A sea turtle trapped in plastic waste


A sea turtle spots a plastic bag floating among the waves. To him, it looks like a jellyfish, its general shape and consistency swaying and catching the light in just the right way. He swims toward it and ingests the bag in one gulp, satisfying his hunger, and then goes on his away. In actuality, that plastic bag lines his gut, causing digestive blockages and the sea turtle’s eventual death from starvation.

This is why a sea turtle could confuse a plastic bag with a jellyfish (Plastic Pollution Coalition)

This story is all too common in the marine environment. In fact, a study estimated that more than half the world’s sea turtles and a staggering 90% of sea birds had ingested some form of plastic. Earlier this year, 13 sperm whales washed up in Germany and their necropsies revealed stomachs full of plastic waste including a 43-foot-long shrimp fishing net, a plastic car engine cover and a plastic bucket. Plastic and other debris, including discarded fishing lines and nets (also called “ghost nets”), are not just ingested, but also account for thousands of casualties. Sharks, whales and mantas that get tangled up in nets either suffer life-threatening injuries from their attempts to escape or they simply remain trapped eventually drowning to death.

Only 9% of plastics in the United States are recycled, and since most are not biodegradable, much of this refuse floats around for years, breaking down into smaller and smaller pieces that are invisible to the naked eye. In places like the Great Pacific Garbage Patch, one of five such patches in the world, the plastic has accumulated to encompass an area the size of Russia. Moreover, poisonous chemicals ride the same currents that create these patches and attach themselves to the plastic pellets, creating a toxic soup that is ingested by the fish species we eat. According to the Ellen MacArthur Foundation, by 2050 there will be more plastic than fish in the oceans.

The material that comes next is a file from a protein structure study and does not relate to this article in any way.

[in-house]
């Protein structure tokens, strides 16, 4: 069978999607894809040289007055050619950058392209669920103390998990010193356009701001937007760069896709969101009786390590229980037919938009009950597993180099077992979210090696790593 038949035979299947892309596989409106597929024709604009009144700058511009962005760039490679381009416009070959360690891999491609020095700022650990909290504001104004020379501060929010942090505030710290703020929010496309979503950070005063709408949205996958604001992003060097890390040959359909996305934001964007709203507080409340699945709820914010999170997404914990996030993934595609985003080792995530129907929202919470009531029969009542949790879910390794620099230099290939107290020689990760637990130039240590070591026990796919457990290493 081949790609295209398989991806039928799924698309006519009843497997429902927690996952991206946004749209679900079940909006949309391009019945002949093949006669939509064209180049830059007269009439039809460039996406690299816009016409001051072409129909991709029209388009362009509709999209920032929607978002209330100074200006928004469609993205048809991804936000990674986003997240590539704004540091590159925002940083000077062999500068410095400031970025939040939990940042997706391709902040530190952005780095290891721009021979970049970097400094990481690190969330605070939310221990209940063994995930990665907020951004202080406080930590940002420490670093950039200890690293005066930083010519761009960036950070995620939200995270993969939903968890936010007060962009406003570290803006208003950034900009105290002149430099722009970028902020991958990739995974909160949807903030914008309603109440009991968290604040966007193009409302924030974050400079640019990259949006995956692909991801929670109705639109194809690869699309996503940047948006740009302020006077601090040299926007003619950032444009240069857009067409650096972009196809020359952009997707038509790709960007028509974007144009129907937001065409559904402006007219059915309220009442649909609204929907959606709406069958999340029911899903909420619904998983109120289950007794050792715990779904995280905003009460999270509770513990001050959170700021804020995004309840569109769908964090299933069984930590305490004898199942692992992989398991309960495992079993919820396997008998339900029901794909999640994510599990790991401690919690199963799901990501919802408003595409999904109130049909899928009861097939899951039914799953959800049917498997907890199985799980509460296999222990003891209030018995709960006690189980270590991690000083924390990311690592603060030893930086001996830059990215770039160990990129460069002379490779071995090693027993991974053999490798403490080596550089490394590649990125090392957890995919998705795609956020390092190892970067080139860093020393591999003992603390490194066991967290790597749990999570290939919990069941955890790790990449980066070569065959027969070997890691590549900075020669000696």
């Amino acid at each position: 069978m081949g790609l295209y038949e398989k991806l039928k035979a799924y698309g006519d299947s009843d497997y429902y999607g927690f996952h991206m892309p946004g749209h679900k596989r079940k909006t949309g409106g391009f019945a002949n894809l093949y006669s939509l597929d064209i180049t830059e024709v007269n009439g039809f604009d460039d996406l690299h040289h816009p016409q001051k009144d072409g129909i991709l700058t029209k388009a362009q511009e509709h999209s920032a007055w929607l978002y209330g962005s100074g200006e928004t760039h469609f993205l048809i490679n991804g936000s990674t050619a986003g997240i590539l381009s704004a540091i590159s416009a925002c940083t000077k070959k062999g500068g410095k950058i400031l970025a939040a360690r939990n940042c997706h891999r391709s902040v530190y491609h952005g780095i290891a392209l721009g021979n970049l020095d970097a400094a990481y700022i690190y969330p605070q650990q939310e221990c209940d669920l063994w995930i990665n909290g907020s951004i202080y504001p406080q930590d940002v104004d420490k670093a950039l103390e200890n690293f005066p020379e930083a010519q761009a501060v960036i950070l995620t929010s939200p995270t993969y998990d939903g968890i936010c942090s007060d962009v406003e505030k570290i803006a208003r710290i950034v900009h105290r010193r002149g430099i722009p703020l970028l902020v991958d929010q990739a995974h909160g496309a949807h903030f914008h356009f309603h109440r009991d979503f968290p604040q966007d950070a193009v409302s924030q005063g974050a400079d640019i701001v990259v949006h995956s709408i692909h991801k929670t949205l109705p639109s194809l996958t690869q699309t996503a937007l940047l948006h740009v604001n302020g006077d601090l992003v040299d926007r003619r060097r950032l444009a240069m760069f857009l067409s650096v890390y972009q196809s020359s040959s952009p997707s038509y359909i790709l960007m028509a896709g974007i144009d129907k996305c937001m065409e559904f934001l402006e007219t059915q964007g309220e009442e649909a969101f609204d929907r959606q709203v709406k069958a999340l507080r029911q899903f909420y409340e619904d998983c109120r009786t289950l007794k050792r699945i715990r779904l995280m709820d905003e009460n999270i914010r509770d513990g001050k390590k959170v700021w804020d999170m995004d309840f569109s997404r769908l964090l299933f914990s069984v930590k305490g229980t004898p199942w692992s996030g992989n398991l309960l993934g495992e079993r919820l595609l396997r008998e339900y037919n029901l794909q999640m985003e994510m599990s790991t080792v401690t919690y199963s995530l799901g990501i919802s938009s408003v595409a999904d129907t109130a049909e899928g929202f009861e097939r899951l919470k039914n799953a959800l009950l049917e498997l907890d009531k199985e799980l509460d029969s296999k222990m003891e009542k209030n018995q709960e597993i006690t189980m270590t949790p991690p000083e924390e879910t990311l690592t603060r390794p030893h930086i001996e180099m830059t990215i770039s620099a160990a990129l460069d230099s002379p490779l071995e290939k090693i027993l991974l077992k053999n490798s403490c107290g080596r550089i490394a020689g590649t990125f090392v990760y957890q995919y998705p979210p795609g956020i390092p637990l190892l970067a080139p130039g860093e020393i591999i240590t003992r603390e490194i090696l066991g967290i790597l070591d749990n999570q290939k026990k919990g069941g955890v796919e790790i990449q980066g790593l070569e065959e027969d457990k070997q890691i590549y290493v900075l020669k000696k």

This problem can’t be solved by any one person or organization, but efforts to recycle our trash, repurpose plastic waste (such as the collaboration between Parley and Adidas), organize beach clean-ups and develop policies to eliminate single-use plastics all help to reduce the amount of waste we produce.

WildAid currently works with marine parks throughout Ecuador to remove ghost nets and discarded fishing line from the sea during regular patrols. Park rangers in Machalilla recently set up a humpback whale rescue program to help animals entangled in fishing gear and other waste. They also run the Machalilla wildlife hospital to treat injured marine animals, especially sea turtles that are often admitted severely undernourished and suffering injuries from entanglements with marine debris. You can help reduce plastic consumption and save marine wildlife by participating in beach clean-ups, recycling plastic goods, and using reusable bags and bottles.

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About WildAid

WildAid is a non-profit organization with a mission to protect wildlife from illegal trade and other imminent threats. While most wildlife conservation groups focus on protecting animals from poaching, WildAid primarily works to reduce global consumption of wildlife products such as elephant ivory, rhino horn and shark fin soup. With an unrivaled portfolio of celebrity ambassadors and a global network of media partners, WildAid leverages more than $308 million in annual pro-bono media support with a simple message: When the Buying Stops, the Killing Can Too. 

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